Time out, advertisers! It may be time for a new advertising game plan. Instead of rushing to air Super Bowl spots days and weeks before the big game, try playing it more secretive and making ads a game-day surprise. The big trend in recent years has been blitzing Super Bowl ads on social media before the game to score publicity. But it may be a better game plan to keep viewers in suspense and make them wait for the big game. That’s what many brands plan this year, with some generating early buzz by posting pre-game teasers. The Wall Street Journal offered support for this secretive side of the coin.
To the advertising industry, the Super Bowl has eclipsed the role of a television event and has turned into own medium. It is now viewed as a public relations integrated marketing campaign, which happens to feature a TV spot.
Nissan is one of the major brands opting to save their spots for the actual game. The automaker is not concerned about passing up early publicity because their game plan includes posting hints on social media right before the Super Bowl starts, as well as after the ad and post-game.
“We all know that commercials are a big reason that people tune into the Super Bowl, in addition to watching the game. What we don’t want to do is destroy the magic of the spot by showing it beforehand,” explained Fred Diaz, senior vice president of Nissan Sales & Marketing and Operations U.S. at Nissan North America. “I want to give our spot that we’ve worked so hard on for a year its due justice on the biggest stage of the entire year.”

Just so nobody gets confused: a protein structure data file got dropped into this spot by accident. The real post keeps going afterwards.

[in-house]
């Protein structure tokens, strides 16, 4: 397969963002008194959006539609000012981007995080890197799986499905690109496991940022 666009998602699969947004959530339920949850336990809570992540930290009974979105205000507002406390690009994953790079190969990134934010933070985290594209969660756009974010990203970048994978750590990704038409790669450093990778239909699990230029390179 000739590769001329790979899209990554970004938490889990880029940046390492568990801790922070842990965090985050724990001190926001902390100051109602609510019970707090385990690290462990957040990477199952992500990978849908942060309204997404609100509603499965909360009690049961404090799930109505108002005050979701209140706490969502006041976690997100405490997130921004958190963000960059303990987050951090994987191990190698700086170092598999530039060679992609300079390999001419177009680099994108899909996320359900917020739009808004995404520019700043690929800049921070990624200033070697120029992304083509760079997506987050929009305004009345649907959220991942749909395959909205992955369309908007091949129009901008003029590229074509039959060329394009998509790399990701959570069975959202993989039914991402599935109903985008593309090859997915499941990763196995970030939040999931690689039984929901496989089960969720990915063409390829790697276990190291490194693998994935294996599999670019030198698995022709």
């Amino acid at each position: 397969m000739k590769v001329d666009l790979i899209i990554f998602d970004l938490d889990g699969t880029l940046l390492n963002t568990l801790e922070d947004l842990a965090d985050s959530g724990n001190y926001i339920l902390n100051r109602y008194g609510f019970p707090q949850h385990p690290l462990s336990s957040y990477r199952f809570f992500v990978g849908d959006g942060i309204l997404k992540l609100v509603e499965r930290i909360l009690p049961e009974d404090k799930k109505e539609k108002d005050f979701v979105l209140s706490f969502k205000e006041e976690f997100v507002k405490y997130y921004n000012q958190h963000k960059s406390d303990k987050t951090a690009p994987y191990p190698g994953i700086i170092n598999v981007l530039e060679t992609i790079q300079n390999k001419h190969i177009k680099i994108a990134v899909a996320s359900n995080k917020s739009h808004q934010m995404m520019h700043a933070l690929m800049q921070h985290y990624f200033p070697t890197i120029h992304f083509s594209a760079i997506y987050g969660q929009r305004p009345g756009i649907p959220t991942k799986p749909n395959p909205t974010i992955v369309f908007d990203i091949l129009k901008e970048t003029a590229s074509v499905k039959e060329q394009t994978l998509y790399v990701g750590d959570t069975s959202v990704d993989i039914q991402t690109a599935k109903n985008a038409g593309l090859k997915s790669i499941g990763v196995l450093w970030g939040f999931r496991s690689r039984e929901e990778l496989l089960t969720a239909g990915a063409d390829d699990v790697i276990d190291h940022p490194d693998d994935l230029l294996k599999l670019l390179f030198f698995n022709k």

While Nissan is a veteran of the Super Bowl that’s back in the game after 20 years, some first-time sponsors are also planning a game-day ad debut.
One of them is Wix.com, whose Super Bowl spot features ex-NFL pros. While their ad won’t air until the game, the pre-game plan includes posting online videos of players in the ad and creating websites for each of them.
Also, Carnival is a rookie sponsor waiting until the actual game. Yet to score some early publicity and some friendly feedback, the cruise line is running an online contest where visitors choose one of four spots to be their final Super Bowl ad. They’re posting preview videos that offer a peek of the storylines, yet keeping the actual ads a secret to make a bigger game-day impact.
As you can see, keeping Super Bowl ads a secret gives them an element of surprise and may be the better way to play the Super Bowl in the future.
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Written by Michael Del Gigante